Since the early Black Rock Coalition days, Vernon Reid and DJ Logic have gotten together to make music "when no one was looking." Through collaborating on each other's projects, they got the idea to incorporate as the Yohimbe Brothers. Over the last ten years, they accumulated the material that wound up on their recent album, Front End Lifter. Yohimbe being a legendary organic sexual stimulant, the alter ego brothers purport to deliver a kind of sonic marital aid in a high testosterone blend of funky beats, heavy guitar riffing and psychedelic electro-collage. Just think, Vernon and Logic mixing it up with guests Prince Paul, Slick Rick, Living Color, among others and you're probably close. Clearly audible are the influences of Handsome Boy Modeling School, Material, Squarepusher and P-Funk, along with several other traces. I recently sat down with Vernon and Logic before a rehearsal for their Fall tour to get a handle on their assembly process.

"Welcome to the Freq Show," was one of the early Yohimbe Brothers tracks. That was my first totally successful jungle track," says Vernon. "That track, I'm really proud of. The whole Raymond Scott, cartoon thing was something I'd never really heard in drum 'n' bass, you know. I think of the extreme tempos and I start thinking of these like, wacky cartoon car chases, and Roadrunner. I grew up on Warner Bros. Cartoons. Actually, I had been turned on to jungle by Doug Wimbish, back in the '90s. Because of the whole Tackhead thing, Doug's been on the forefront of the electronic thing forever. I remember he stepped to me and he said, 'Yo, man, they got this music comin outta Bristol, YOU are gonna love this shit. They're calling it jungle.' And I remember going to Camden Lot and there was an outdoor store, where every week there was this cat that would play the latest jungle joints and people would literally gather around the store, and there was the latest by Peshay, boom, the latest by Goldie, boom. And people were like, 'Yo, I'll take two.' It was this incredible thing at that time. And through developments, people were coming along like Amon Tobin, and Metalheadz (Groove Rider, Goldie, etc.), Amity Trio, who I respect a great deal. And when Squarepusher came out, I said, 'Oh, See? See?'" [shakes his head] "Now, my first drum and bass beats were pitiful. But then I kind of figured it out. I started listening to 'Funky Drummer', again and again and I said, 'Oh! I get it,' you know? Because the basis of the whole thing is the 'Amen' break. It's so funny, we've heard it so often, you know, you roll your eyes, 'Oh that again.' But it's comforting in a way. You know you're hearing jungle when you hear the 'Amen' break. So I started listening to it from this deconstructionist point of view. I found that the things that I wanted to say with it, even though the influence of Squarepusher's in there, it's definitely got a different vibe." Logic's first reaction was to "bust out laughing. I was like, that's ill, that's out. [Vernon said he] was listening to Squarepusher and it had that vibe, but I was like, 'Wow, that's out — that's different.' It's definitely going to attract ears, people are going to be like, 'Whoa'."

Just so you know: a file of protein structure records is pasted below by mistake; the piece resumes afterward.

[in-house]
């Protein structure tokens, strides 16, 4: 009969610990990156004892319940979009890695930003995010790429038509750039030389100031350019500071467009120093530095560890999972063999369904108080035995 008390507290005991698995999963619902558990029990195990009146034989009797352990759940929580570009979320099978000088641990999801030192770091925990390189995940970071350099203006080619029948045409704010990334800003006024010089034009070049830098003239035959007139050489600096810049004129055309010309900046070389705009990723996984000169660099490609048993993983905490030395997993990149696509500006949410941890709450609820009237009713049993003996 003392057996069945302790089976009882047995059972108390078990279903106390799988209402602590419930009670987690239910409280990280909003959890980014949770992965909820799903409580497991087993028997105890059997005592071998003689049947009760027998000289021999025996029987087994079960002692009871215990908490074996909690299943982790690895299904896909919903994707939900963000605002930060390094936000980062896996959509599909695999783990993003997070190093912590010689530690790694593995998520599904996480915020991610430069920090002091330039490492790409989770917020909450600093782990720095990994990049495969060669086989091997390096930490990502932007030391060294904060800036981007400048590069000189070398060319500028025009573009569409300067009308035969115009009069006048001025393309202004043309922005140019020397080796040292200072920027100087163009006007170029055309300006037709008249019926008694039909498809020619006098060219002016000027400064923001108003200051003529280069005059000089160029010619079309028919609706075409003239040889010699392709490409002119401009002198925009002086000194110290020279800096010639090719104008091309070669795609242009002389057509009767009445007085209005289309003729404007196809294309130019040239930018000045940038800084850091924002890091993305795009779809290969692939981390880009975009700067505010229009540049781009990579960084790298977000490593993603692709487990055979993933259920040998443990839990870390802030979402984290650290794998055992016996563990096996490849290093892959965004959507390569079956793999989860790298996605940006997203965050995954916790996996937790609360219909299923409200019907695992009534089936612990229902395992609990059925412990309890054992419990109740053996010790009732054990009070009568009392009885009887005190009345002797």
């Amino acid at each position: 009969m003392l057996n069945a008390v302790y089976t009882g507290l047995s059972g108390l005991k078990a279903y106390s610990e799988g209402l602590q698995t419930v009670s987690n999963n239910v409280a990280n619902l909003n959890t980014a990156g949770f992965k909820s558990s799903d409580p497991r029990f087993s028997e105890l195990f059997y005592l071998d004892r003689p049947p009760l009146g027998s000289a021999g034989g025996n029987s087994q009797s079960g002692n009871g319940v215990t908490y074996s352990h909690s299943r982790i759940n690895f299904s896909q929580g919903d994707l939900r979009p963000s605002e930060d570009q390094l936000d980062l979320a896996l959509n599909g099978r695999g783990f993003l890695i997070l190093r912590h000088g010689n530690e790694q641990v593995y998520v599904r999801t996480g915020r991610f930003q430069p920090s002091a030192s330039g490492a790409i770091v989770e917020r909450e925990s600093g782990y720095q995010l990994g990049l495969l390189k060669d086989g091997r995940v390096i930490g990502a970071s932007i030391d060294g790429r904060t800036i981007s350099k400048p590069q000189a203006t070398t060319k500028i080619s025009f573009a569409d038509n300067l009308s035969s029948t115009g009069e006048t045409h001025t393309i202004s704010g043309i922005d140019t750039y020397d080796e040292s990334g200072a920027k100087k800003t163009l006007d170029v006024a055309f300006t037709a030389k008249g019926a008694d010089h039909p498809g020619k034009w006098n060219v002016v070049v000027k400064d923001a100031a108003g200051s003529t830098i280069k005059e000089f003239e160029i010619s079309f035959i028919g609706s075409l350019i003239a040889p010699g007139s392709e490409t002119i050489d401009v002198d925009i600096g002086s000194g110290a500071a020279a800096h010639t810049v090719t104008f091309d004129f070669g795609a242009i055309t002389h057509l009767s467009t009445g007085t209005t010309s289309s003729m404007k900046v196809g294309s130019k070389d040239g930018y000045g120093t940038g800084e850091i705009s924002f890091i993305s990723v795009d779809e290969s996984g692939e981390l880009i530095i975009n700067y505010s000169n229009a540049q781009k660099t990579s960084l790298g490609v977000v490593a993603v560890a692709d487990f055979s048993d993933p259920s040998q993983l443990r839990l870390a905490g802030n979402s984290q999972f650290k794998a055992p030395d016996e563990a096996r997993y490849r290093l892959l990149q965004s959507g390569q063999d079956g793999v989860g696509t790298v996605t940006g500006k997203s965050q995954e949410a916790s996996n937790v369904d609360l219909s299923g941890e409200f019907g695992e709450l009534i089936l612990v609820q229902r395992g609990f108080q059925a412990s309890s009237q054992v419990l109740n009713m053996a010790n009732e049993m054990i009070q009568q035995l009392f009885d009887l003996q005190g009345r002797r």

Everything was recorded at the Dharmalab, which is the dining room of Reid's home, a Victorian house in Staten Island. "It's beautiful, because I live on a cul-de- sac, there's no through traffic. One thing that's great is my neighbors are situated in such a way I can play as loud as I want to, at any time, 'cause it [has] an earth basement, so it's really isolated. If you're playing really loud, you'll hear it from the street but I've never gotten a phone call. The thing that's cool about it is that everything sounds actual. Everything sounds very alive. The house is over a hundred years old." There's nothing permanent about the Dharmalab set up. Vernon keeps it modular in case different sessions require him to move things around. "No commercial facility could ever exist the way this thing does. The rooms aren't massive, but there are a lot of them. There's like a foyer where you walk in to the house which gets most of the work. I've recorded in my living room, off the foyer, in this office room, the basement, this little bathroom next to the Dharmalab. One space that we talked about recording is the attic. We were going to have to move everything. You need a video system [to monitor]. I'd have put like a camera system." Logic adds, "Yeah, trying to get the wires up there was just — That's where we were actually going to do the drums. We were trying to get the drums up there, but... " [throws up his hands] Vernon goes on, "It's recorded live, there's no soundproofing. Which is a dangerous thing cause you remember the birds," he says, turning to Logic, who tweets and laughs. "The birds seem to respond to singers. Or brass....

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